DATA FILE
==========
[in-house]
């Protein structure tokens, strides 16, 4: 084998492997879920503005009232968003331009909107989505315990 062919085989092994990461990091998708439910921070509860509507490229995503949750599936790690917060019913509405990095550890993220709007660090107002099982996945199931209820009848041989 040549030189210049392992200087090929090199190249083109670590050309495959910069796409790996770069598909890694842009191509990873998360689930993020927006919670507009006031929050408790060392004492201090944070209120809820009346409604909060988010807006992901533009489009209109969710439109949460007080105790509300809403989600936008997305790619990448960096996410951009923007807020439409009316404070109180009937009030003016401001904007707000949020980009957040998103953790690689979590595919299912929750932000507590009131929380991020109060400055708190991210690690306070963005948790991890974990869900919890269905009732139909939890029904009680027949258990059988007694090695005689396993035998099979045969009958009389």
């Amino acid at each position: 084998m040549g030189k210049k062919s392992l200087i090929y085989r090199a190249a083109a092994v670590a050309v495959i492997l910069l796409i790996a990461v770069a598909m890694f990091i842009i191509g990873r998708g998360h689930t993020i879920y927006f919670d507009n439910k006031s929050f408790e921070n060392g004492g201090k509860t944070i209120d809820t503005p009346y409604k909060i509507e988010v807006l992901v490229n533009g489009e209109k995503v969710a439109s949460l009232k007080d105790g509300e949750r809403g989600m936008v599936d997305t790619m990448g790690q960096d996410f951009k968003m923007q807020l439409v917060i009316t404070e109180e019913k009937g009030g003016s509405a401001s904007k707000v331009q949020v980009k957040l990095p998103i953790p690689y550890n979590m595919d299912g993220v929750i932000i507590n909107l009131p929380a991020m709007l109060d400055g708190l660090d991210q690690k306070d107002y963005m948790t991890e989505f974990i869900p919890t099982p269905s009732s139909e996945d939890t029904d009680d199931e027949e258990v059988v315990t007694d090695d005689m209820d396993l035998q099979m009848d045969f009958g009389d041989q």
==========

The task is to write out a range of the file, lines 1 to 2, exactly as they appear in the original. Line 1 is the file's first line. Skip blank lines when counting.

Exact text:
[in-house]
């Protein structure tokens, strides 16, 4: 084998492997879920503005009232968003331009909107989505315990 062919085989092994990461990091998708439910921070509860509507490229995503949750599936790690917060019913509405990095550890993220709007660090107002099982996945199931209820009848041989 040549030189210049392992200087090929090199190249083109670590050309495959910069796409790996770069598909890694842009191509990873998360689930993020927006919670507009006031929050408790060392004492201090944070209120809820009346409604909060988010807006992901533009489009209109969710439109949460007080105790509300809403989600936008997305790619990448960096996410951009923007807020439409009316404070109180009937009030003016401001904007707000949020980009957040998103953790690689979590595919299912929750932000507590009131929380991020109060400055708190991210690690306070963005948790991890974990869900919890269905009732139909939890029904009680027949258990059988007694090695005689396993035998099979045969009958009389």